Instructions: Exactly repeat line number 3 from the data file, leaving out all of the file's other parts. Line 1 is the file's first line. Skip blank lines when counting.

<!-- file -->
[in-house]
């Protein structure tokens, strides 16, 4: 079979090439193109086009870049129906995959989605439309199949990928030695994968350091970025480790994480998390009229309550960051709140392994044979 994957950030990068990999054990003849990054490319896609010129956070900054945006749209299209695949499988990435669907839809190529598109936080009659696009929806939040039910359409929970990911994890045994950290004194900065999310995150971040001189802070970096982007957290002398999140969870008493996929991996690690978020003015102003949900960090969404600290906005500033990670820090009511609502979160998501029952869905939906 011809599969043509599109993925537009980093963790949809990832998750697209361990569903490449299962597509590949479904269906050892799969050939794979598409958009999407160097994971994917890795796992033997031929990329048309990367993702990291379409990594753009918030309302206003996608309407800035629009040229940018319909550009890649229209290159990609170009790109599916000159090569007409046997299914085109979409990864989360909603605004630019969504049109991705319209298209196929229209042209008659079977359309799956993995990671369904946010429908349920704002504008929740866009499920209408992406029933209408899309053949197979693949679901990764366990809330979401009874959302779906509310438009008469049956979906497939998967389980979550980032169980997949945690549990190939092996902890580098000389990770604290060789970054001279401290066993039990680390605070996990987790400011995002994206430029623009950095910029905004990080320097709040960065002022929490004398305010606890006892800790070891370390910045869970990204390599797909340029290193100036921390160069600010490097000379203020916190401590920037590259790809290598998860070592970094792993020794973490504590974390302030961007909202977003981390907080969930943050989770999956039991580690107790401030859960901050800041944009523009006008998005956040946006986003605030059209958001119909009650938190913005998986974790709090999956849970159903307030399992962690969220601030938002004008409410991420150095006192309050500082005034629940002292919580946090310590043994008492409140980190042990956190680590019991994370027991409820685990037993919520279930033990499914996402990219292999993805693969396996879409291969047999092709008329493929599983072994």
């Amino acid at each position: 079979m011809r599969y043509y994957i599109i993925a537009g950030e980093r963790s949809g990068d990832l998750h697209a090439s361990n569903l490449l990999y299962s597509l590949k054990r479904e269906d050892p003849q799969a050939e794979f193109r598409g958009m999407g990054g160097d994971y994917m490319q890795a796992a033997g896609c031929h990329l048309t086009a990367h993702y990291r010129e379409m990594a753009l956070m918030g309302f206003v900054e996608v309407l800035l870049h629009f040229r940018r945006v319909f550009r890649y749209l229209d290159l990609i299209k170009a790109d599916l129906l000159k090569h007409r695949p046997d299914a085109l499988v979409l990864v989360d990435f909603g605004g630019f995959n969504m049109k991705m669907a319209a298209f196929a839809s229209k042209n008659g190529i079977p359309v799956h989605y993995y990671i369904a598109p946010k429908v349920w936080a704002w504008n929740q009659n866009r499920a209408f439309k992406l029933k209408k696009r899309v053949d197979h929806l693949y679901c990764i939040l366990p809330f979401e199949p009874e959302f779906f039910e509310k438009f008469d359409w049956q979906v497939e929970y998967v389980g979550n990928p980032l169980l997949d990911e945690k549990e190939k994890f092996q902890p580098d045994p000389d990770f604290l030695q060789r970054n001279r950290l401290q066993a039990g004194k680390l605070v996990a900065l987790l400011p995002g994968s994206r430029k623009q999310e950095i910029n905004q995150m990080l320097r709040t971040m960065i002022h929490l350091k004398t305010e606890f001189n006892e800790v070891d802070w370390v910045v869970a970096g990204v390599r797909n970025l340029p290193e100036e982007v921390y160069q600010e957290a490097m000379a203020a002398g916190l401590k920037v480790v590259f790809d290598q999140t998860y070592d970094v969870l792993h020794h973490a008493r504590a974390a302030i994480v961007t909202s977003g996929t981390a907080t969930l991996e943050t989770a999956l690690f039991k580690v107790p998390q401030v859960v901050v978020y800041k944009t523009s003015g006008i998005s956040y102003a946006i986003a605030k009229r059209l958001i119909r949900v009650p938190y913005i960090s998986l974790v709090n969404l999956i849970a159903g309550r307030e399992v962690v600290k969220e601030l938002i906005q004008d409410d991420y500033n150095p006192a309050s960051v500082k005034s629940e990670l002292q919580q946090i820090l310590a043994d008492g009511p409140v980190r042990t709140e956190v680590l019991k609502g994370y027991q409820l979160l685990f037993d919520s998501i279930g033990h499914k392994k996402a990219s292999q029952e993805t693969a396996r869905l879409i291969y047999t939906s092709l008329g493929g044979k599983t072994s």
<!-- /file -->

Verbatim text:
């Amino acid at each position: 079979m011809r599969y043509y994957i599109i993925a537009g950030e980093r963790s949809g990068d990832l998750h697209a090439s361990n569903l490449l990999y299962s597509l590949k054990r479904e269906d050892p003849q799969a050939e794979f193109r598409g958009m999407g990054g160097d994971y994917m490319q890795a796992a033997g896609c031929h990329l048309t086009a990367h993702y990291r010129e379409m990594a753009l956070m918030g309302f206003v900054e996608v309407l800035l870049h629009f040229r940018r945006v319909f550009r890649y749209l229209d290159l990609i299209k170009a790109d599916l129906l000159k090569h007409r695949p046997d299914a085109l499988v979409l990864v989360d990435f909603g605004g630019f995959n969504m049109k991705m669907a319209a298209f196929a839809s229209k042209n008659g190529i079977p359309v799956h989605y993995y990671i369904a598109p946010k429908v349920w936080a704002w504008n929740q009659n866009r499920a209408f439309k992406l029933k209408k696009r899309v053949d197979h929806l693949y679901c990764i939040l366990p809330f979401e199949p009874e959302f779906f039910e509310k438009f008469d359409w049956q979906v497939e929970y998967v389980g979550n990928p980032l169980l997949d990911e945690k549990e190939k994890f092996q902890p580098d045994p000389d990770f604290l030695q060789r970054n001279r950290l401290q066993a039990g004194k680390l605070v996990a900065l987790l400011p995002g994968s994206r430029k623009q999310e950095i910029n905004q995150m990080l320097r709040t971040m960065i002022h929490l350091k004398t305010e606890f001189n006892e800790v070891d802070w370390v910045v869970a970096g990204v390599r797909n970025l340029p290193e100036e982007v921390y160069q600010e957290a490097m000379a203020a002398g916190l401590k920037v480790v590259f790809d290598q999140t998860y070592d970094v969870l792993h020794h973490a008493r504590a974390a302030i994480v961007t909202s977003g996929t981390a907080t969930l991996e943050t989770a999956l690690f039991k580690v107790p998390q401030v859960v901050v978020y800041k944009t523009s003015g006008i998005s956040y102003a946006i986003a605030k009229r059209l958001i119909r949900v009650p938190y913005i960090s998986l974790v709090n969404l999956i849970a159903g309550r307030e399992v962690v600290k969220e601030l938002i906005q004008d409410d991420y500033n150095p006192a309050s960051v500082k005034s629940e990670l002292q919580q946090i820090l310590a043994d008492g009511p409140v980190r042990t709140e956190v680590l019991k609502g994370y027991q409820l979160l685990f037993d919520s998501i279930g033990h499914k392994k996402a990219s292999q029952e993805t693969a396996r869905l879409i291969y047999t939906s092709l008329g493929g044979k599983t072994s």